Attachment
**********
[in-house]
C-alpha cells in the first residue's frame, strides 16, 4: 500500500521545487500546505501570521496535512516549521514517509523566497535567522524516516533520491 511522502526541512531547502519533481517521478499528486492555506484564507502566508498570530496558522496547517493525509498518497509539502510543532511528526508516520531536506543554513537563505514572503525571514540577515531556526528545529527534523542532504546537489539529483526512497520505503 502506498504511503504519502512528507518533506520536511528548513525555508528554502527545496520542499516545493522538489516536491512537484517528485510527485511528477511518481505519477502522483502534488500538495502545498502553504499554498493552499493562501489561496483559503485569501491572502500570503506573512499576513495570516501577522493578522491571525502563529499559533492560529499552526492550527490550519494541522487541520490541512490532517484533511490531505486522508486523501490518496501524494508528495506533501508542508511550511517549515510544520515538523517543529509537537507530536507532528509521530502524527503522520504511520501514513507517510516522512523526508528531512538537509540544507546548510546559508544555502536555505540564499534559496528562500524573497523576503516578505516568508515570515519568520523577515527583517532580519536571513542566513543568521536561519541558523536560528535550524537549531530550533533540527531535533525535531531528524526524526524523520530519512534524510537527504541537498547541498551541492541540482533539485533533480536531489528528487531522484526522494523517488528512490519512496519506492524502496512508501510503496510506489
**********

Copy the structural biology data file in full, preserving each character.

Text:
[in-house]
C-alpha cells in the first residue's frame, strides 16, 4: 500500500521545487500546505501570521496535512516549521514517509523566497535567522524516516533520491 511522502526541512531547502519533481517521478499528486492555506484564507502566508498570530496558522496547517493525509498518497509539502510543532511528526508516520531536506543554513537563505514572503525571514540577515531556526528545529527534523542532504546537489539529483526512497520505503 502506498504511503504519502512528507518533506520536511528548513525555508528554502527545496520542499516545493522538489516536491512537484517528485510527485511528477511518481505519477502522483502534488500538495502545498502553504499554498493552499493562501489561496483559503485569501491572502500570503506573512499576513495570516501577522493578522491571525502563529499559533492560529499552526492550527490550519494541522487541520490541512490532517484533511490531505486522508486523501490518496501524494508528495506533501508542508511550511517549515510544520515538523517543529509537537507530536507532528509521530502524527503522520504511520501514513507517510516522512523526508528531512538537509540544507546548510546559508544555502536555505540564499534559496528562500524573497523576503516578505516568508515570515519568520523577515527583517532580519536571513542566513543568521536561519541558523536560528535550524537549531530550533533540527531535533525535531531528524526524526524523520530519512534524510537527504541537498547541498551541492541540482533539485533533480536531489528528487531522484526522494523517488528512490519512496519506492524502496512508501510503496510506489